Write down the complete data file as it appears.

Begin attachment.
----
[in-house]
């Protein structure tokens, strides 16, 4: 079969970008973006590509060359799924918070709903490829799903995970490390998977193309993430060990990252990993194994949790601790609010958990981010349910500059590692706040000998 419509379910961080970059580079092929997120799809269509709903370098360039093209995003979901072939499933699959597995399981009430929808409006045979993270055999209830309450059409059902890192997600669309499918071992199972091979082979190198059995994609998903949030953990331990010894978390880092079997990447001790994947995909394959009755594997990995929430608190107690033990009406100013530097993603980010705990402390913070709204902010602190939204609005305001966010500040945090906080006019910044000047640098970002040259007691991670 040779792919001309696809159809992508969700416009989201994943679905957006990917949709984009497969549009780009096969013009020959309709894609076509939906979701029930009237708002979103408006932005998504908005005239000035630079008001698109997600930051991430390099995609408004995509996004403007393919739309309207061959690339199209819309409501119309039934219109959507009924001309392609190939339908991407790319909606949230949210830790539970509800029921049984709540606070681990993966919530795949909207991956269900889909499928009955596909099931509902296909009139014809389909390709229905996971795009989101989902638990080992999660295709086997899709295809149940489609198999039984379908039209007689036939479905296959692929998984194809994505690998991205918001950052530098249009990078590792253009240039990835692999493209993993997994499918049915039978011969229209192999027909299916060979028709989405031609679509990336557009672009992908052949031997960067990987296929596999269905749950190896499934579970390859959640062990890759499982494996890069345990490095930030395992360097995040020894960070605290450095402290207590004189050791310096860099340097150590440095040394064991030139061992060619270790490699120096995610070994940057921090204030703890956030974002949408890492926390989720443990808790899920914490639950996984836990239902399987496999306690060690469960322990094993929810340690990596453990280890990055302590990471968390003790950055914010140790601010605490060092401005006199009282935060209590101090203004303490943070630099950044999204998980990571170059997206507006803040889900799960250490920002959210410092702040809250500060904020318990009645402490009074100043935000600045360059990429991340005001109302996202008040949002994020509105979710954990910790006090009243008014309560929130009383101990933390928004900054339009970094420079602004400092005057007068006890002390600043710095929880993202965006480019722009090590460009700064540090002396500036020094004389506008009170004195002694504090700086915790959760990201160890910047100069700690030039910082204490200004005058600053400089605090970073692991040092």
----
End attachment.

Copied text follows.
[in-house]
């Protein structure tokens, strides 16, 4: 079969970008973006590509060359799924918070709903490829799903995970490390998977193309993430060990990252990993194994949790601790609010958990981010349910500059590692706040000998 419509379910961080970059580079092929997120799809269509709903370098360039093209995003979901072939499933699959597995399981009430929808409006045979993270055999209830309450059409059902890192997600669309499918071992199972091979082979190198059995994609998903949030953990331990010894978390880092079997990447001790994947995909394959009755594997990995929430608190107690033990009406100013530097993603980010705990402390913070709204902010602190939204609005305001966010500040945090906080006019910044000047640098970002040259007691991670 040779792919001309696809159809992508969700416009989201994943679905957006990917949709984009497969549009780009096969013009020959309709894609076509939906979701029930009237708002979103408006932005998504908005005239000035630079008001698109997600930051991430390099995609408004995509996004403007393919739309309207061959690339199209819309409501119309039934219109959507009924001309392609190939339908991407790319909606949230949210830790539970509800029921049984709540606070681990993966919530795949909207991956269900889909499928009955596909099931509902296909009139014809389909390709229905996971795009989101989902638990080992999660295709086997899709295809149940489609198999039984379908039209007689036939479905296959692929998984194809994505690998991205918001950052530098249009990078590792253009240039990835692999493209993993997994499918049915039978011969229209192999027909299916060979028709989405031609679509990336557009672009992908052949031997960067990987296929596999269905749950190896499934579970390859959640062990890759499982494996890069345990490095930030395992360097995040020894960070605290450095402290207590004189050791310096860099340097150590440095040394064991030139061992060619270790490699120096995610070994940057921090204030703890956030974002949408890492926390989720443990808790899920914490639950996984836990239902399987496999306690060690469960322990094993929810340690990596453990280890990055302590990471968390003790950055914010140790601010605490060092401005006199009282935060209590101090203004303490943070630099950044999204998980990571170059997206507006803040889900799960250490920002959210410092702040809250500060904020318990009645402490009074100043935000600045360059990429991340005001109302996202008040949002994020509105979710954990910790006090009243008014309560929130009383101990933390928004900054339009970094420079602004400092005057007068006890002390600043710095929880993202965006480019722009090590460009700064540090002396500036020094004389506008009170004195002694504090700086915790959760990201160890910047100069700690030039910082204490200004005058600053400089605090970073692991040092």